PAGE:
Seasonal road closures in effect
Seasonal road closures are in effect for motorized vehicles. The Teton Park Road is closed from the Taggart Lake Trailhead to the Signal Mountain Lodge. The Moose-Wilson Road is closed from the Granite Canyon Trailhead to the Death Canyon Road. More »
Avalanche hazards exist in the park
Avalanche hazards exist in the park, especially in mountain canyons and on exposed slopes. A daily avalanche forecast can be found at www.jhavalanche.org or by calling (307) 733-2664. More »
Bears emerging from hibernation
Bears are beginning to emerge from hibernation. Travel in groups of three of more, make noise and carry bear spray. Visitors must stay at least 100 yards from bears. More »
Local Resident Dies While Biking in Park
Contact: Jackie Skaggs, 307.739.3393
August 10, 2011
With great sadness, Superintendent Mary Gibson Scott announced today that Wilson, Wyoming resident Huntley Baldwin, 72, died while bicycling in Grand Teton National Park on Tuesday, August 9. Mr. Baldwin was pronounced dead on scene by Dr. Will Smith, the park's co-medical director, at 11:47 a.m.
"I know I speak for all of us in Grand Teton when I say that our heartfelt condolences go out to Joan and the Baldwin family for this sudden loss of Huntley," said Superintendent Scott. "Many of us have been longtime fans of Huntley's literary and artistic works. The loss of a beloved Jackson Hole resident who appreciated and supported this park is especially difficult."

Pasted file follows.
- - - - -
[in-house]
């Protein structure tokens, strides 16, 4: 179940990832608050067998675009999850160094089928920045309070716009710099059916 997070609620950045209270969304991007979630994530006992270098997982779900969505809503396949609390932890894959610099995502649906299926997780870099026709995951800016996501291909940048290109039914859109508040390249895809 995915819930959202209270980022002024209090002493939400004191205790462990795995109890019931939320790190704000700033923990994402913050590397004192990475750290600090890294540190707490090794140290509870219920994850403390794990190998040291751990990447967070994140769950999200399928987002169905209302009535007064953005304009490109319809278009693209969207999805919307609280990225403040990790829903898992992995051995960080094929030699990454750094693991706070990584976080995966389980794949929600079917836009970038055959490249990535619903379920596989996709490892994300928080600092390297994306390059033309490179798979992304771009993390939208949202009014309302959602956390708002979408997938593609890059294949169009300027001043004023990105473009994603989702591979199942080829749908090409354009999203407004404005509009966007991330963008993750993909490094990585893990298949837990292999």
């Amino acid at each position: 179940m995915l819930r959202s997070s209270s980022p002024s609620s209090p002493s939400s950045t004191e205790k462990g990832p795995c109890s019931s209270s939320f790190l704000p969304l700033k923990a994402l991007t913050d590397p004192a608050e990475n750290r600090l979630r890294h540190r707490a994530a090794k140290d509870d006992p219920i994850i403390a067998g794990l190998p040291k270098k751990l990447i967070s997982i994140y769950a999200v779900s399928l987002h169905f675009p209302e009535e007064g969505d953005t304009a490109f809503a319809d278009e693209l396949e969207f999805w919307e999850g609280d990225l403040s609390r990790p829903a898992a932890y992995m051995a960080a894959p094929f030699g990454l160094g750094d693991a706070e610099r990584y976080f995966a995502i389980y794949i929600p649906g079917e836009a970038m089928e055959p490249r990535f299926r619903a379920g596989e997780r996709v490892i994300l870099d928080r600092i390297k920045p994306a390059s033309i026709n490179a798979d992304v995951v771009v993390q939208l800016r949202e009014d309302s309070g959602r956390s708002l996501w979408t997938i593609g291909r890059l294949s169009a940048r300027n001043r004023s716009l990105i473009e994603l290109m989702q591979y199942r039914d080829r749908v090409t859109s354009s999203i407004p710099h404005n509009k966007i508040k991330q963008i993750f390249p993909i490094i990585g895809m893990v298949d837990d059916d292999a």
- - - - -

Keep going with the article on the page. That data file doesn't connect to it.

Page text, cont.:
Baldwin, a well known local artist and author, was biking on the park's multi-use pathway just north of the Cottonwood Creek Bridge when other bicyclists found him unresponsive and lying near the side of the pathway. One bicyclist placed a 911 call at 10:55 a.m. that was connected to the Teton Interagency Dispatch Center. A page was immediately issued for park emergency medical services (EMS) personnel to respond; rangers arrived on scene at 11 a.m. and Medic 2, a park ambulance, arrived at 11:01 a.m.
Several rangers along with Dr. Smith were diverted from a search and rescue operation that was in progress at the Lupine Meadows rescue cache about four miles north. When rangers arrived on scene, Baldwin was in cardiac arrest and three visitors with emergency medical training had initiated CPR.
Twenty rangers from multiple park divisions including EMS, law enforcement, maintenance, and visitor services (fee collection)-along with three bystanders-worked for nearly an hour on resuscitative efforts and scene management, including traffic control.
"I personally witnessed the coordinated emergency response by park staff, and I want to commend the collective efforts of everyone involved, including the actions of the Good Samaritans who initiated CPR. The quick and skilled actions by each and every responder provided Huntley with the best possible care during a very difficult situation," said Superintendent Scott.
Did You Know?
Did you know that pikas harvest grasses so they can survive the long cold winter? These small members of the rabbit family do not hibernate, but instead store their harvest as “haystacks” under rocks in the alpine environment.